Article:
How to Brainstorm – Solo
First, the top priority of brainstorming is quantity over quality. The more you can get out of your head and have a look at, the easier it will be to decide what’s spot on to your target reader needs, and what isn’t.
Ask a question that gets you to think from a third party perspective, e.g. If I was SUN TZU, how would I construct my book’s thesis?
Sun Tzu, a leader in 500BC wrote the book, The Art Of War, is the most influential strategy text in all of East Asia. It is divided into 13 chapters, each dedicated to a different aspect of warfare. The reason it’s been so popular this long is that most of the lessons can be translated directly to other competitive fields, like business or sports.
Look at the power of the first chapter… Lesson 1: Only enter battles you know you can win. Strategic fighters enter a battle knowing how they can win it from the get go.
Sun Tzu did not have the luxury of a billion Internet pages or encyclopaedias. His was a study of great warriors, one assumes.
What lessons can you observe from your embattled clients, prospects, patrons, or students?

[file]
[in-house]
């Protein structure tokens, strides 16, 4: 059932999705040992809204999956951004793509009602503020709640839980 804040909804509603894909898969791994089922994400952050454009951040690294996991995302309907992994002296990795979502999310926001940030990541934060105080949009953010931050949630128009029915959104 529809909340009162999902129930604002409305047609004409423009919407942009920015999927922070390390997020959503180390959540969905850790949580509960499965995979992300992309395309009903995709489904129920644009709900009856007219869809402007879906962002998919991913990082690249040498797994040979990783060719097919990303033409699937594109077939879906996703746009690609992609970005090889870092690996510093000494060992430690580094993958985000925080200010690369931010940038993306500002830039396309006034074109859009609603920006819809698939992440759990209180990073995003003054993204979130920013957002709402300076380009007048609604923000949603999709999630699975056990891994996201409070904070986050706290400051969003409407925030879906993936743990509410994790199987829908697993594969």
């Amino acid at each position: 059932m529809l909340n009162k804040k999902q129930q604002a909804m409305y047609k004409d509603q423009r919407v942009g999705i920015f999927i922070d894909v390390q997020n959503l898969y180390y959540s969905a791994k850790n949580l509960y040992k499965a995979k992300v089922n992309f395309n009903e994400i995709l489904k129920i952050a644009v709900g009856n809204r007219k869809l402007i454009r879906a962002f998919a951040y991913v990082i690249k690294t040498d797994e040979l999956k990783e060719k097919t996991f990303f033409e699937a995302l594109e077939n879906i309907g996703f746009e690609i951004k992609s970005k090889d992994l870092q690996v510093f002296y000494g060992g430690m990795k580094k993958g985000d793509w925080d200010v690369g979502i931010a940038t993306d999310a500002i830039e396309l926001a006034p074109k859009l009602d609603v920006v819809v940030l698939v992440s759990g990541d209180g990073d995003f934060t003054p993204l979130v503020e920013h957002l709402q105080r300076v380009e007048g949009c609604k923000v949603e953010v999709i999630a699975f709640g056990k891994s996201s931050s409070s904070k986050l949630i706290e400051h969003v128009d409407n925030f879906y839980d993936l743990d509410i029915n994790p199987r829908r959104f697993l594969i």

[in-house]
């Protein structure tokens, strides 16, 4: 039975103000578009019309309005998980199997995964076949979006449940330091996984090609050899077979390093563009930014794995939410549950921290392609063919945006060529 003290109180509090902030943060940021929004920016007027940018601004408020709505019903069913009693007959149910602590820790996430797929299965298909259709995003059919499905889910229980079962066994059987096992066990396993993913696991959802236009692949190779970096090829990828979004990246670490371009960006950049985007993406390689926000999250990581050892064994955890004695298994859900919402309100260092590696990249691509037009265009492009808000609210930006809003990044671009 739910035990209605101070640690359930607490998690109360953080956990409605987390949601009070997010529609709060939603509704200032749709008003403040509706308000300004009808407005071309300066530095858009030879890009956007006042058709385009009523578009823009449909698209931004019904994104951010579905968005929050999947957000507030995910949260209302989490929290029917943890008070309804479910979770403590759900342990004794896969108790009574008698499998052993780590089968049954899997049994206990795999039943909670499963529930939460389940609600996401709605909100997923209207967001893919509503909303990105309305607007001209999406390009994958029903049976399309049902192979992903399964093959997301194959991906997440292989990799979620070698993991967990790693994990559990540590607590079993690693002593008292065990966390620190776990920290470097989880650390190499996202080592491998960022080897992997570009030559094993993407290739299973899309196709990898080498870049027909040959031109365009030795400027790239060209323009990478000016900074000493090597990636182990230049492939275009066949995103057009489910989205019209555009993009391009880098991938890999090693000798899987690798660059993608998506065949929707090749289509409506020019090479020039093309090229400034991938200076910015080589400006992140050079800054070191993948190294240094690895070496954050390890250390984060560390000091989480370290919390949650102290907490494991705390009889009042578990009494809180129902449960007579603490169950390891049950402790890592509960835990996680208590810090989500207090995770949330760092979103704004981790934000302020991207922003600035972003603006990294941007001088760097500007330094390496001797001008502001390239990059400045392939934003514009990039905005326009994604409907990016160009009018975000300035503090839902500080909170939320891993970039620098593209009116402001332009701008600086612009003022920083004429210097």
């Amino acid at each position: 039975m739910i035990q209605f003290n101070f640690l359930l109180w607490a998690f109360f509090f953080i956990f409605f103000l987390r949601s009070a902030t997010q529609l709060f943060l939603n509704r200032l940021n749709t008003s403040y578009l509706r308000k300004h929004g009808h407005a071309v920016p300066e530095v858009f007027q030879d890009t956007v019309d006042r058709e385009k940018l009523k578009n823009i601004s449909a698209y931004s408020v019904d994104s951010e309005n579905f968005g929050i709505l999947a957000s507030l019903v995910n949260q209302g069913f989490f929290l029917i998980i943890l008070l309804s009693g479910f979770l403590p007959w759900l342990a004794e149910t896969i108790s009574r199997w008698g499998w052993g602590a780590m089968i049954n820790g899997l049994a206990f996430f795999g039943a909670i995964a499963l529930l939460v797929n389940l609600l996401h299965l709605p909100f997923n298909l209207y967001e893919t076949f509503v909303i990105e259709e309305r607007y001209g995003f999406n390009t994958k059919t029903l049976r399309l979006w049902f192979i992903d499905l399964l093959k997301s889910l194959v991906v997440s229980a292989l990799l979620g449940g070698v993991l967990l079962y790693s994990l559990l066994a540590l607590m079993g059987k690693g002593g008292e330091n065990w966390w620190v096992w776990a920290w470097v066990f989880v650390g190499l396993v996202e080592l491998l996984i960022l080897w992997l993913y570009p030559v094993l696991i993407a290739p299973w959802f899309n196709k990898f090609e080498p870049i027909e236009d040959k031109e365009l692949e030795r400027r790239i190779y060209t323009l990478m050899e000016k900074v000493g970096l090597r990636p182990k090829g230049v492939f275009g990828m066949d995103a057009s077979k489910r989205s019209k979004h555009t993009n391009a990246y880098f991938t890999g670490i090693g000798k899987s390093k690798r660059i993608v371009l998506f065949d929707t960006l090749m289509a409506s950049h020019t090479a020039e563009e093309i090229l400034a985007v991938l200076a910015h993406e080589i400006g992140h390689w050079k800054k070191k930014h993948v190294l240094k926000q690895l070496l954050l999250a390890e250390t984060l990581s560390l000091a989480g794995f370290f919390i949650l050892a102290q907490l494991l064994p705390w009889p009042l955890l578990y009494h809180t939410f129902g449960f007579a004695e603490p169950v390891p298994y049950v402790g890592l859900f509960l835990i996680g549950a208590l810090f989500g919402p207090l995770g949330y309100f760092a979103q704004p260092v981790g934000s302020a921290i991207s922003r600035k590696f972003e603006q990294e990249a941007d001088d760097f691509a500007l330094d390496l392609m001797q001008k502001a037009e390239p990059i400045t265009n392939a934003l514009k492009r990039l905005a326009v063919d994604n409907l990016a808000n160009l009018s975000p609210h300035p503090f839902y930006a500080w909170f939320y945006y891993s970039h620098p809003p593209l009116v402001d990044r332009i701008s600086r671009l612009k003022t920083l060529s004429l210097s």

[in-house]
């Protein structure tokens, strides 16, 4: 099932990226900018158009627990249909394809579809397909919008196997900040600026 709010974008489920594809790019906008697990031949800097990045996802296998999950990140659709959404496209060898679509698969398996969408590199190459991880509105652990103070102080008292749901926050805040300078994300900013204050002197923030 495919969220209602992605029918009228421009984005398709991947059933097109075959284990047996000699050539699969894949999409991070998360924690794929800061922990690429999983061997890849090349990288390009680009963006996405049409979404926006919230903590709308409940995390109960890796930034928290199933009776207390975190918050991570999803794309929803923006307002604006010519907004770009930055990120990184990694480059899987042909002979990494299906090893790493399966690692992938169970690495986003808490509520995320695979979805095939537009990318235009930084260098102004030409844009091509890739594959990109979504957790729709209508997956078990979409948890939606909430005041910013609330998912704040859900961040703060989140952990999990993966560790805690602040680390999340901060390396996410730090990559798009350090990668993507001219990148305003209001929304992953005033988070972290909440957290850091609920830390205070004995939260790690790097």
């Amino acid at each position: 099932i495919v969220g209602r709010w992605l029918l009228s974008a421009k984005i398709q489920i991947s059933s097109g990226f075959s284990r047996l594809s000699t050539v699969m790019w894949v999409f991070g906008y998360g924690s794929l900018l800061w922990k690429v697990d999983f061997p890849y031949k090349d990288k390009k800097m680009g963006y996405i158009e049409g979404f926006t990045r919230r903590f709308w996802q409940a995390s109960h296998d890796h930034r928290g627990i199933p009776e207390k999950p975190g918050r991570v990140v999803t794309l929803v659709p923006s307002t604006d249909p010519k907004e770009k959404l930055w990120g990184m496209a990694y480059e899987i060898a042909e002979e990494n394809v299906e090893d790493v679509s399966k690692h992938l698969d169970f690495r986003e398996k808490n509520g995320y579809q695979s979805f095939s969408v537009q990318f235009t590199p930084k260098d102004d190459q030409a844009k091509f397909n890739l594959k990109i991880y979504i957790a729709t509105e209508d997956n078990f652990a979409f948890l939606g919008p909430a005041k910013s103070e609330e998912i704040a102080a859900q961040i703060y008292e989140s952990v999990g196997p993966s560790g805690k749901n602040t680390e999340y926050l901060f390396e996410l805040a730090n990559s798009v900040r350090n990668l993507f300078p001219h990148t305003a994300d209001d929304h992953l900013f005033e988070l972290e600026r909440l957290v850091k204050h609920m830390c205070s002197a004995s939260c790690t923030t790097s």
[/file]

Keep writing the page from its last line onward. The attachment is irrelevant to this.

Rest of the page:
Starbursting: Another technique
Starbursting challenges you to come up with as many questions as you can about your topic. This one is easier with a buddy.
Begin by listing questions that deal with the who, what, where, when, and why.
Branding topic: What features do winning brands have? How much time to spend on my brand? Where is a personal brand needed? Who does a personal brand suit? And so on.
(Source: Wrike.com and MindTools).
GET STARTED TODAY – Write out 20 book thesis ideas.
Then take the best 1-2 book thesis ideas… get out your client/student observations or — after spying a little on typical online group questions — think up some reader-perspective questions.
Then, move on to the mind mapping step.